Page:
Native to the area around the Mediterranean, the pomegranate has been cultivated for centuries. Pomegranate trees grow to 16 feet tall and though they are relatively disease resistant, watch for a few potential problems. The first defense is, quite simply, to keep it healthy with adequate drainage and air circulation.
Cercospora is a fungus that can cause brown spots to appear on the leaves of your pomegranate. This fungus may also cause the leaves to turn yellow and curl. Heavy infestations may cause severe leaf drop. This fungus thrives in hot, humid conditions. Remove infected leaves and treat your tree with a fungicide to prevent spread.
White fly, mealy bugs or scale insects may also attack your pomegranate leaves causing wilt, discoloration and ultimately defoliation. Spray your tree with an insecticide, making sure to get the underside of the leaves. Repeat the application in 30 days to prevent further infestation.
Pleuroplaconema or Ceuthospora phyllosticta, both stem borers, bore into twigs and branches causing the branches to die back. In early summer, the adult stem borer lays its eggs in with the stem of the plant. The larvae appear like cream-colored caterpillars and are about 1 inch long. Left untreated, stem borers can kill your pomegranate tree. At the first sign of this pest, treat your tree with an insecticide. Repeat in 30 days for best results.
The pomegranate butterfly will lay its eggs on the pomegranate flowers. After a few days, the eggs will hatch and the caterpillars will burrow into the new fruit, and begin to feed. Left untreated, pomegranate butterflies can destroy an entire crop of pomegranates. Treat your pomegranate tree with a pesticide at least twice, 30 days apart, to eliminate this insect.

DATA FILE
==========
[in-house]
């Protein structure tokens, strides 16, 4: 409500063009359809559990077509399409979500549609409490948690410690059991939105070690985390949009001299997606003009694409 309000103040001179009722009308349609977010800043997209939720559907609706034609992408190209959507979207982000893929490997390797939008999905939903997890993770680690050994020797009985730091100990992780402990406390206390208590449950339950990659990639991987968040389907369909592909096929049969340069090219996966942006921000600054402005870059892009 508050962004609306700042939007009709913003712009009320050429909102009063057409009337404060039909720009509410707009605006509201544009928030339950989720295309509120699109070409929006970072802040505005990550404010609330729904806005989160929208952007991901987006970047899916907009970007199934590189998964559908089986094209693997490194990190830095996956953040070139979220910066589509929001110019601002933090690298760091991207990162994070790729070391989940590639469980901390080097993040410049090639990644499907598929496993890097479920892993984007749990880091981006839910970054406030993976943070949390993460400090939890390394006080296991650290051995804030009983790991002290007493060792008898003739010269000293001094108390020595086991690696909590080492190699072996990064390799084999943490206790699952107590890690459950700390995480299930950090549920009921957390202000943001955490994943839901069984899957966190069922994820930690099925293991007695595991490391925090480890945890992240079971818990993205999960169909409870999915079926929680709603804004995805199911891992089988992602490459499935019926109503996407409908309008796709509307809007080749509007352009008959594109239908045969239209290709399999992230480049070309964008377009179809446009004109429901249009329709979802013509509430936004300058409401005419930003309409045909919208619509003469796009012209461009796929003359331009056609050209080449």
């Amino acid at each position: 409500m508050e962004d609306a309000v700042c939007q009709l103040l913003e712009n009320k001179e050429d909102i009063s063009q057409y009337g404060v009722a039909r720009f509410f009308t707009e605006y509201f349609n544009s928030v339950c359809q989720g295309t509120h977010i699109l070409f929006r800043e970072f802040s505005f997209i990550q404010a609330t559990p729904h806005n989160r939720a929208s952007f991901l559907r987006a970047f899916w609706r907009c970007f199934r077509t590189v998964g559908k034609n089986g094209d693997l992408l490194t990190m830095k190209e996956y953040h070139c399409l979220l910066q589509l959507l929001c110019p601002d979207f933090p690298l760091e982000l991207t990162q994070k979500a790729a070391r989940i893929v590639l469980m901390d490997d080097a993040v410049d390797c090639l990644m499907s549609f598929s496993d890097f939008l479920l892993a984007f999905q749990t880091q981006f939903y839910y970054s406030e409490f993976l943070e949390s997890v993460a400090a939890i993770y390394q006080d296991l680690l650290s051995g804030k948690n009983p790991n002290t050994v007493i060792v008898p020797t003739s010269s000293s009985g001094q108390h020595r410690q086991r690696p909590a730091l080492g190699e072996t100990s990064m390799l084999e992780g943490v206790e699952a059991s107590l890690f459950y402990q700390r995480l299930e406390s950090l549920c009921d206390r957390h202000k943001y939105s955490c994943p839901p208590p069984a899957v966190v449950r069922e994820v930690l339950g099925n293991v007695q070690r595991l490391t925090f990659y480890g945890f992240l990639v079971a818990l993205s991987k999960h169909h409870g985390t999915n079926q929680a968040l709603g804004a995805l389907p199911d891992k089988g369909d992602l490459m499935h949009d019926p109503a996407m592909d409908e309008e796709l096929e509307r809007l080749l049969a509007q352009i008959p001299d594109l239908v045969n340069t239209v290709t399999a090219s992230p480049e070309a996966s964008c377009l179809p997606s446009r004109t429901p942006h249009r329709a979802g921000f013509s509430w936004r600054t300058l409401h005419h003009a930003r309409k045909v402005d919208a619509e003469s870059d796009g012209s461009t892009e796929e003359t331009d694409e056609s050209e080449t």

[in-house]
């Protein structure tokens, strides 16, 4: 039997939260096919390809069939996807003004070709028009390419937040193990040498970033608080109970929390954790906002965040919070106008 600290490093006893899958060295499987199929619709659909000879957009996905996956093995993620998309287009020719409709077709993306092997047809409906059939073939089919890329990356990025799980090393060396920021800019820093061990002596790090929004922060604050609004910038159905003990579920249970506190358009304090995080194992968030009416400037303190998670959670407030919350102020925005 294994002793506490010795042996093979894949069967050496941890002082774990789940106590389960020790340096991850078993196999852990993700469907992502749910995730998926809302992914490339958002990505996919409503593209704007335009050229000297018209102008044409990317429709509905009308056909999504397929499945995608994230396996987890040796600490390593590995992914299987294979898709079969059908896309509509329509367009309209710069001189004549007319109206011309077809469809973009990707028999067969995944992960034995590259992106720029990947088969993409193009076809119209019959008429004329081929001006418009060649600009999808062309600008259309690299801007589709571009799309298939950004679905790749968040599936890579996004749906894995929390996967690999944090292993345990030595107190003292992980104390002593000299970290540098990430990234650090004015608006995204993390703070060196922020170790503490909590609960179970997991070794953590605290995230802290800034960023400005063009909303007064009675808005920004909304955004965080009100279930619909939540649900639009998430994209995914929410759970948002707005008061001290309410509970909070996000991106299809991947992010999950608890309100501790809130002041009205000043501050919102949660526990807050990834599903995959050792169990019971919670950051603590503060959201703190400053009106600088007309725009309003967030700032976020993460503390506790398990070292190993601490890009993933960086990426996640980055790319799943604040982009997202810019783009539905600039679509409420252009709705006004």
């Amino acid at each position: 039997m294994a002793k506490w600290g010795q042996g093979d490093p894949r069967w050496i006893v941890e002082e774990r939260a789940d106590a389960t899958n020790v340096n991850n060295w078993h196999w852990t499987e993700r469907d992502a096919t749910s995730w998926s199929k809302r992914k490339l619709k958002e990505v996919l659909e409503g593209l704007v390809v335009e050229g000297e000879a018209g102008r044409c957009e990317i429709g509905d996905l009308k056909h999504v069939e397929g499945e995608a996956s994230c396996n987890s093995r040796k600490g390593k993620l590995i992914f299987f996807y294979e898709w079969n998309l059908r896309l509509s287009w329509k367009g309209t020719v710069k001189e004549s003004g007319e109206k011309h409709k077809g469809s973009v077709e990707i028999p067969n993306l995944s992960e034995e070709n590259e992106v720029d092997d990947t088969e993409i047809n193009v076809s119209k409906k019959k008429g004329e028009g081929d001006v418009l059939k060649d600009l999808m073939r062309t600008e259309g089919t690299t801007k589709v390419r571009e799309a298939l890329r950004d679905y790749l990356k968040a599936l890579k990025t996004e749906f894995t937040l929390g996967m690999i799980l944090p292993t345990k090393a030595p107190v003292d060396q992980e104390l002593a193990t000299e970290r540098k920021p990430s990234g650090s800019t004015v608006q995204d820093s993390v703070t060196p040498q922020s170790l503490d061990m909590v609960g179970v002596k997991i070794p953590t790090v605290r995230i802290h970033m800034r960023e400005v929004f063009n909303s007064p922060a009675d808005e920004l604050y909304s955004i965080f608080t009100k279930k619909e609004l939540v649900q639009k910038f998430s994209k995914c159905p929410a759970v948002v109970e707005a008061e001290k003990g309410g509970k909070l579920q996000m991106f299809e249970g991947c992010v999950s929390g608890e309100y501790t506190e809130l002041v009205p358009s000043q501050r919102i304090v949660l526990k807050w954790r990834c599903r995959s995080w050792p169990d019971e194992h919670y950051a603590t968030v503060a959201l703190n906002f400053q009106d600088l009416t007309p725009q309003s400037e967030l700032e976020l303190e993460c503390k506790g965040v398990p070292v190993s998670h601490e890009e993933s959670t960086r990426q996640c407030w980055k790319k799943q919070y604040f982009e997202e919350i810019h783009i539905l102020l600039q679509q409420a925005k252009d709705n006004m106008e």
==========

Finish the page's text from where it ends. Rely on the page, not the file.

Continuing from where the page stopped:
Phomopsis sp. is a fungus that attacks the fruit causing it to rot. It’s more common in humid, hot climates. Your pomegranate fruit will have soft areas on the outside of the fruit indicating the inside is beginning to rot. Once your fruit is infected, it can not be saved. Remove all infected fruit from your tree and spray with a fungicide to prevent further spread of the fungus.
Trunk or Wood Damage
Termites are voracious pests that can damage and kill your pomegranate tree. They burrow into the trunk, eating your tree from the inside out. Termites swarm in the spring, so this is the most likely time to spot them. Many control methods exist such as insecticides, termite soil treatments to create a barrier or termite baits. Look for sawdust-like deposits on the ground around the trunk of your tree and dead or dying branches.
- California Rare Fruit Growers: Publications: Pomegranate
- Purdue University: Horticulture and Landscape Architecture: Pomegranate
- Project for Alternative Livelihoods in Eastern Afghanistan: Pomegranate Technical Notes on Production & Marketing
- University of Hawaii: Department of Plant Pathology: Phomopsis sp.